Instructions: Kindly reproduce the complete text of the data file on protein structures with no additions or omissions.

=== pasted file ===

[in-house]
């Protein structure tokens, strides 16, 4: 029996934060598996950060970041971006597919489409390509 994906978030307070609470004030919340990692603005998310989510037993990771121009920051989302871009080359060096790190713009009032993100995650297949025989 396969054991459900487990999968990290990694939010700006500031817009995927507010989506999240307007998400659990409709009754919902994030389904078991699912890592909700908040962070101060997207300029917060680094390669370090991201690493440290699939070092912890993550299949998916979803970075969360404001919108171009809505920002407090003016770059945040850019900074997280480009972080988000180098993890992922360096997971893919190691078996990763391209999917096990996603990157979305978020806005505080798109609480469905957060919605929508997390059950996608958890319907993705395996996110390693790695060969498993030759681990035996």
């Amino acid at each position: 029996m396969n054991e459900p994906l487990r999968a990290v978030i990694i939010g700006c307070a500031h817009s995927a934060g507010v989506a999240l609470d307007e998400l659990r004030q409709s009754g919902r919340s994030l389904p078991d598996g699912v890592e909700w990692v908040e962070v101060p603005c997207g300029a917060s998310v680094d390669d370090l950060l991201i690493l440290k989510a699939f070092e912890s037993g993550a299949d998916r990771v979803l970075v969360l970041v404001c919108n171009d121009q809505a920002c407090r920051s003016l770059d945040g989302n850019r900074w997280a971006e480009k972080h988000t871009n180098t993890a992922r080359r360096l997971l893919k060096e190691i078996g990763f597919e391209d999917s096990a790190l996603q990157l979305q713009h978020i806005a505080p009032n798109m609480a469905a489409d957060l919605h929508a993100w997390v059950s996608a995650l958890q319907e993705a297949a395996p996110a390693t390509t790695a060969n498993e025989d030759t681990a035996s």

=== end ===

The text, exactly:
[in-house]
């Protein structure tokens, strides 16, 4: 029996934060598996950060970041971006597919489409390509 994906978030307070609470004030919340990692603005998310989510037993990771121009920051989302871009080359060096790190713009009032993100995650297949025989 396969054991459900487990999968990290990694939010700006500031817009995927507010989506999240307007998400659990409709009754919902994030389904078991699912890592909700908040962070101060997207300029917060680094390669370090991201690493440290699939070092912890993550299949998916979803970075969360404001919108171009809505920002407090003016770059945040850019900074997280480009972080988000180098993890992922360096997971893919190691078996990763391209999917096990996603990157979305978020806005505080798109609480469905957060919605929508997390059950996608958890319907993705395996996110390693790695060969498993030759681990035996």
């Amino acid at each position: 029996m396969n054991e459900p994906l487990r999968a990290v978030i990694i939010g700006c307070a500031h817009s995927a934060g507010v989506a999240l609470d307007e998400l659990r004030q409709s009754g919902r919340s994030l389904p078991d598996g699912v890592e909700w990692v908040e962070v101060p603005c997207g300029a917060s998310v680094d390669d370090l950060l991201i690493l440290k989510a699939f070092e912890s037993g993550a299949d998916r990771v979803l970075v969360l970041v404001c919108n171009d121009q809505a920002c407090r920051s003016l770059d945040g989302n850019r900074w997280a971006e480009k972080h988000t871009n180098t993890a992922r080359r360096l997971l893919k060096e190691i078996g990763f597919e391209d999917s096990a790190l996603q990157l979305q713009h978020i806005a505080p009032n798109m609480a469905a489409d957060l919605h929508a993100w997390v059950s996608a995650l958890q319907e993705a297949a395996p996110a390693t390509t790695a060969n498993e025989d030759t681990a035996s």